Startup Profile: Turn Alexa into a companion for the elderly

Buyers would pay a $35 monthly fee for the device and associated prescription refills, on-call doctor and other services.

Despite the demographic tsunami about to hit with the aging of the baby boomers, few companies are successfully marrying connected devices and elder care. It’s not for a lack of trying. I’ve seen a few startups go after the market and fail, but I do believe there’s a strong business to be had if someone can get the user experience right for both the elderly and the caregivers.

Maybe the Amazon Echo and its voice user interface is the answer. That’s what Dennis Fontaine believes. Fontaine is the head of a company called Transcendent Technologies that develops businesses based on demographic trends. His most recent idea is LifePod, a device that uses the Amazon Alexa Voice services to help provide a companion and assistance for the elderly.

Prior to coming up with the LifePod, Fontaine worked on a roving robot that could interact with elderly people in their homes. But research proved that idea would be a disaster, he said. “In the U.S. people aren’t ready for a robot that can move around your home,” he said.

After buying an Echo, he realized that it might be the right form factor. It stayed out on a counter and theoretically could provide assistance and even conversation, helping ease the loneliness that some elderly feel. So he hired a firm called Macadamian and the two companies created the LifePod.

The device is rectangular and can rest on a support or be mounted on a wall. It has a smoke detector, a nightlight and a touchscreen. And of course, it has a variation on Alexa. The variation allows the device to talk back to consumers and to check in with them throughout the day. So it can remind someone at 10AM to take her pills, or even ask how she’s feeling.

If the response isn’t good, the device can send a text to the caregiver, or perhaps call 9–1–1 if needed. Fontaine has already signed deals with doctors and mail-orders pharmacies that will allow for prescription refills and the ability to call an on-call physician if needed. The device also has a microphone that is always listening for falls.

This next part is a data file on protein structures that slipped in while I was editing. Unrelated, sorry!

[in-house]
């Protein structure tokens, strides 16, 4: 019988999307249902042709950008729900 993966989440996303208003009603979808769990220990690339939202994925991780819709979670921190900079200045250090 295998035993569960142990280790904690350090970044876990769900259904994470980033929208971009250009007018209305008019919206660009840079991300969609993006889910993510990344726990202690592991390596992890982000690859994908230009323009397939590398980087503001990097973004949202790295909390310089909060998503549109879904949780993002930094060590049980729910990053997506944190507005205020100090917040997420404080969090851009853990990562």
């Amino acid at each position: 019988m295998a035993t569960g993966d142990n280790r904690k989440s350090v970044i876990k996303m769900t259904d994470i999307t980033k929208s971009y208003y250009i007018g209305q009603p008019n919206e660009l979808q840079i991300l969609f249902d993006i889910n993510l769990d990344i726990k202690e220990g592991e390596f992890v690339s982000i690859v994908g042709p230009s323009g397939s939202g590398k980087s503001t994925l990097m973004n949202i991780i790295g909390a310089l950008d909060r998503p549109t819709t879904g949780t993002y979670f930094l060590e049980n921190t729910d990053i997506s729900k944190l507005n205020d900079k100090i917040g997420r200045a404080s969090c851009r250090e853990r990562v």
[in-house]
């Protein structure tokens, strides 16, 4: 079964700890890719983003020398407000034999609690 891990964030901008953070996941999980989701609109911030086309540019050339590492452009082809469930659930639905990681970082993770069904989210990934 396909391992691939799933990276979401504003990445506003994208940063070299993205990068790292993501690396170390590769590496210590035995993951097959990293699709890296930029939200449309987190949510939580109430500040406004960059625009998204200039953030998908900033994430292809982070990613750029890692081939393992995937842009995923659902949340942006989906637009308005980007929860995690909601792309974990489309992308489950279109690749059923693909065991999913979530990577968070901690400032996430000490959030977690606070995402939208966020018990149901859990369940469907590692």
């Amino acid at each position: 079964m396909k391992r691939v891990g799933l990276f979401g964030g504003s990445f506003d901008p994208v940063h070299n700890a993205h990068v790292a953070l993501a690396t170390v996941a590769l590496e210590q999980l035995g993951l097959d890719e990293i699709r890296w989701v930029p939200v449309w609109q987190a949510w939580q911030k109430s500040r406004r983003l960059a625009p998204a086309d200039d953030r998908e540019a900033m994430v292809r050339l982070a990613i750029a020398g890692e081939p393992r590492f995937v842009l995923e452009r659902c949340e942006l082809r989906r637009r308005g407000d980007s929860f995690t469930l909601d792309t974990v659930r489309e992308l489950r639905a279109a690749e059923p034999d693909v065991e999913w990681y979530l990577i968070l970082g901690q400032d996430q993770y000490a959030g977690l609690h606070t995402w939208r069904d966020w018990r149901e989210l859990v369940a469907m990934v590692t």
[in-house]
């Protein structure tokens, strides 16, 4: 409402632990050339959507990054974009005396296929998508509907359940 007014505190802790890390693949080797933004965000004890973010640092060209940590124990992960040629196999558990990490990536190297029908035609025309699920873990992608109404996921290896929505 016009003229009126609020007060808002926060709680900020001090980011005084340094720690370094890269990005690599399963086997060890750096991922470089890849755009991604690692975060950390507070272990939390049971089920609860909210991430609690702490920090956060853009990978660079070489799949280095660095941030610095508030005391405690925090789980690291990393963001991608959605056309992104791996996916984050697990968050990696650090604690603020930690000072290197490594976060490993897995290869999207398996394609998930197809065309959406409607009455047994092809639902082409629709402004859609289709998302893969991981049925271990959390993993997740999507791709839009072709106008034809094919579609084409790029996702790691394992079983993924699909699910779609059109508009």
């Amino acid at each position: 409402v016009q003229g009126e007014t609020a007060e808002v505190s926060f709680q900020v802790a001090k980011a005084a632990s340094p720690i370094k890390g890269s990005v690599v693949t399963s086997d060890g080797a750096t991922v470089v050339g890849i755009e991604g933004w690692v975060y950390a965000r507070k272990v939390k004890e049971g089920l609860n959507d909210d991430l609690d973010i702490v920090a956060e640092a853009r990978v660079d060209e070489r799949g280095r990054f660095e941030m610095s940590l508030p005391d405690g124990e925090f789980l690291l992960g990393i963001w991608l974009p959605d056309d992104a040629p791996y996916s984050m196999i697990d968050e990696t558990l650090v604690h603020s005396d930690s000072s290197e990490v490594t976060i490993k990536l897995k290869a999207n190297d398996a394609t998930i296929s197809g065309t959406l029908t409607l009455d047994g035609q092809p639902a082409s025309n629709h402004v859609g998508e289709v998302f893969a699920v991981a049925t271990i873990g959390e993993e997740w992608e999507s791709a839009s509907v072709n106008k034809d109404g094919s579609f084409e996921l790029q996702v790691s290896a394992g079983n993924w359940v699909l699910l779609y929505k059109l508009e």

If a fall is detected it will ask the person if they are okay, and escalate the situation as needed. It also has a camera, although it can be turned off for privacy.

Fontaine is hoping to find a partner to help bring the device from the current pre-production model to general availability. He estimates it would take about four to five months to get it to full-scale production, and he hopes to sell it for a $35 per month subscription fee or $899. That’s comparable to a Lifeline necklace sold by Philips.

Fontaine has also built versions of the device for the hotel and restaurant industry called Rosco. It could let guests in hotels control their lights and A/C in their rooms, and communicate with servers and staff in hotels and restaurants. I’d welcome voice control in the hotel room as someone who loathes playing the popular hotel room game of trying to figure out where the light switch on the bedside lamp is located.

He’s also playing with a consumer device called Alexx which would command the smart home and let users aggregate many commands for the Echo. This has less appeal to me for now, but I’m curious where it could go. A tutoring function could be really useful.

Fontaine says the technology his company has built could be ported to the Google Home or even Siri, but he’d most like to work with Amazon since he’s a fan of the Echo.

As services go, LifePod joins newer connected devices such as PillDrill (it just raised $3 million) and EllieGrid which are trying to help create tech-friendly products to help people age in place. Frankly, we need more ideas here.


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